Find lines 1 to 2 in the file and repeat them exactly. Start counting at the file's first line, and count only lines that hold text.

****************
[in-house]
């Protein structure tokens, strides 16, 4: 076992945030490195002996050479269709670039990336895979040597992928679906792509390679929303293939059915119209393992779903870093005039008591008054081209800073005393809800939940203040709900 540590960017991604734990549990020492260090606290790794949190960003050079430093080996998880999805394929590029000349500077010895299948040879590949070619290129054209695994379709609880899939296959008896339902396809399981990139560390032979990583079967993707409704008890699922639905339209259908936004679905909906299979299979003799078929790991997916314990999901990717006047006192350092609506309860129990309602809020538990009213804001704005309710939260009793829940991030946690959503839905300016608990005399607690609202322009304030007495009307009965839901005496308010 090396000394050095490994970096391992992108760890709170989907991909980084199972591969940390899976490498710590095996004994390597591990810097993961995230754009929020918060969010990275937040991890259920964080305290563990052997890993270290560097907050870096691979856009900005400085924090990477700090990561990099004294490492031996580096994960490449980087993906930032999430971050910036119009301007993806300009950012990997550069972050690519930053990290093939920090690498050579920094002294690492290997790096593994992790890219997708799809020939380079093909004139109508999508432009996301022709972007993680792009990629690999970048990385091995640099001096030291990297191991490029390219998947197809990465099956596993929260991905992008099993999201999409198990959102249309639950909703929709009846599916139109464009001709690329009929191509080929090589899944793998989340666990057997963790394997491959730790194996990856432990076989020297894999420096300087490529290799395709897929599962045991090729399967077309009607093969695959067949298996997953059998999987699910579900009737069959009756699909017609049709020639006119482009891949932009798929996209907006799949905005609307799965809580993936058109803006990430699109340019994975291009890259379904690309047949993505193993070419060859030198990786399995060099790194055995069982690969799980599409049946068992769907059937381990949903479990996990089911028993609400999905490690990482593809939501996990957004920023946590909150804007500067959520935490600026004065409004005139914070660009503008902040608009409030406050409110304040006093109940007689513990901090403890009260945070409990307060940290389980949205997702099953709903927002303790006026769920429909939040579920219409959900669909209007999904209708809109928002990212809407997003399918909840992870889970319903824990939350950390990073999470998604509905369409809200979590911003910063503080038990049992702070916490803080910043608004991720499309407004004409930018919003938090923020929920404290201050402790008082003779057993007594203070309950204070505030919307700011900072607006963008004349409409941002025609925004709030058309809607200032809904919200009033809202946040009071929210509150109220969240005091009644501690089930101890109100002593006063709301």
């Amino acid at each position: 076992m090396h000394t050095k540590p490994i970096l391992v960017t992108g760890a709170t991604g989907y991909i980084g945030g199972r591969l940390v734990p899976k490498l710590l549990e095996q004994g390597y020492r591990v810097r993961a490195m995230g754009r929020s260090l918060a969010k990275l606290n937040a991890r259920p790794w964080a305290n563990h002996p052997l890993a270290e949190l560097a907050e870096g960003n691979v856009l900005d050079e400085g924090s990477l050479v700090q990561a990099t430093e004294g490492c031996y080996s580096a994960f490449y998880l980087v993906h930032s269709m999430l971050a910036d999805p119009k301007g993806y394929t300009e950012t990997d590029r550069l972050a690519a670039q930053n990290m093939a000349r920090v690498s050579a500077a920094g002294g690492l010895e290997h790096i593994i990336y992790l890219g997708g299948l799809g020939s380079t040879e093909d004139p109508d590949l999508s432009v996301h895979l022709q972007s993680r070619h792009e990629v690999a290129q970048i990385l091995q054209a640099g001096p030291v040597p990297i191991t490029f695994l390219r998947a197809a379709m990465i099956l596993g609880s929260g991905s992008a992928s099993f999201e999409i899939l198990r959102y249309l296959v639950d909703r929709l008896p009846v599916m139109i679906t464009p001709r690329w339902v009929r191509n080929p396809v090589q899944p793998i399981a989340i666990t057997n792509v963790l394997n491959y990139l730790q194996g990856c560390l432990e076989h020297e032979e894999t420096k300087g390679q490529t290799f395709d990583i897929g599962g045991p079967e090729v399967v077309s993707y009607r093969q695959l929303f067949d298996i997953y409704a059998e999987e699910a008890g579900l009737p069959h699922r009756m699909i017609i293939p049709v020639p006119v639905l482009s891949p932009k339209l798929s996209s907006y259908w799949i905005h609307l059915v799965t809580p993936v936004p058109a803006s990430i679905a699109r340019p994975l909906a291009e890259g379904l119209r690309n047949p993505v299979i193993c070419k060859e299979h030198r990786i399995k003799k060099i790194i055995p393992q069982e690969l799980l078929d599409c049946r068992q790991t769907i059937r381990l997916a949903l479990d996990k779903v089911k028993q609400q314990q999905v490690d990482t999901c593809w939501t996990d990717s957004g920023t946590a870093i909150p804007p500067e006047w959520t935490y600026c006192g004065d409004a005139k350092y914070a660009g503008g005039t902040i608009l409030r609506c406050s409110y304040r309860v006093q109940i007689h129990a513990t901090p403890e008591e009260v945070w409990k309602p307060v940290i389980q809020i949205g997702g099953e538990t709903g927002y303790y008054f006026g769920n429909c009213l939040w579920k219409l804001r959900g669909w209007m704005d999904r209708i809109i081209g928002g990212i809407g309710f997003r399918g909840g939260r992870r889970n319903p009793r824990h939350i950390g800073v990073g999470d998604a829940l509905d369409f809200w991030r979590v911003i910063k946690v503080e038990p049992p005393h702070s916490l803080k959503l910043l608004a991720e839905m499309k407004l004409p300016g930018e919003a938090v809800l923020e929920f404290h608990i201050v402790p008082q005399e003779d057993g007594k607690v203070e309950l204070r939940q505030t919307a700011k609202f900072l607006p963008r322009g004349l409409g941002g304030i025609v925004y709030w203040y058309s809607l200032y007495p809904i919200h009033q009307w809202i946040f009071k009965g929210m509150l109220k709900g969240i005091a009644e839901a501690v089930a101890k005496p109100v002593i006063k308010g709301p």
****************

[in-house]
């Protein structure tokens, strides 16, 4: 076992945030490195002996050479269709670039990336895979040597992928679906792509390679929303293939059915119209393992779903870093005039008591008054081209800073005393809800939940203040709900 540590960017991604734990549990020492260090606290790794949190960003050079430093080996998880999805394929590029000349500077010895299948040879590949070619290129054209695994379709609880899939296959008896339902396809399981990139560390032979990583079967993707409704008890699922639905339209259908936004679905909906299979299979003799078929790991997916314990999901990717006047006192350092609506309860129990309602809020538990009213804001704005309710939260009793829940991030946690959503839905300016608990005399607690609202322009304030007495009307009965839901005496308010 090396000394050095490994970096391992992108760890709170989907991909980084199972591969940390899976490498710590095996004994390597591990810097993961995230754009929020918060969010990275937040991890259920964080305290563990052997890993270290560097907050870096691979856009900005400085924090990477700090990561990099004294490492031996580096994960490449980087993906930032999430971050910036119009301007993806300009950012990997550069972050690519930053990290093939920090690498050579920094002294690492290997790096593994992790890219997708799809020939380079093909004139109508999508432009996301022709972007993680792009990629690999970048990385091995640099001096030291990297191991490029390219998947197809990465099956596993929260991905992008099993999201999409198990959102249309639950909703929709009846599916139109464009001709690329009929191509080929090589899944793998989340666990057997963790394997491959730790194996990856432990076989020297894999420096300087490529290799395709897929599962045991090729399967077309009607093969695959067949298996997953059998999987699910579900009737069959009756699909017609049709020639006119482009891949932009798929996209907006799949905005609307799965809580993936058109803006990430699109340019994975291009890259379904690309047949993505193993070419060859030198990786399995060099790194055995069982690969799980599409049946068992769907059937381990949903479990996990089911028993609400999905490690990482593809939501996990957004920023946590909150804007500067959520935490600026004065409004005139914070660009503008902040608009409030406050409110304040006093109940007689513990901090403890009260945070409990307060940290389980949205997702099953709903927002303790006026769920429909939040579920219409959900669909209007999904209708809109928002990212809407997003399918909840992870889970319903824990939350950390990073999470998604509905369409809200979590911003910063503080038990049992702070916490803080910043608004991720499309407004004409930018919003938090923020929920404290201050402790008082003779057993007594203070309950204070505030919307700011900072607006963008004349409409941002025609925004709030058309809607200032809904919200009033809202946040009071929210509150109220969240005091009644501690089930101890109100002593006063709301």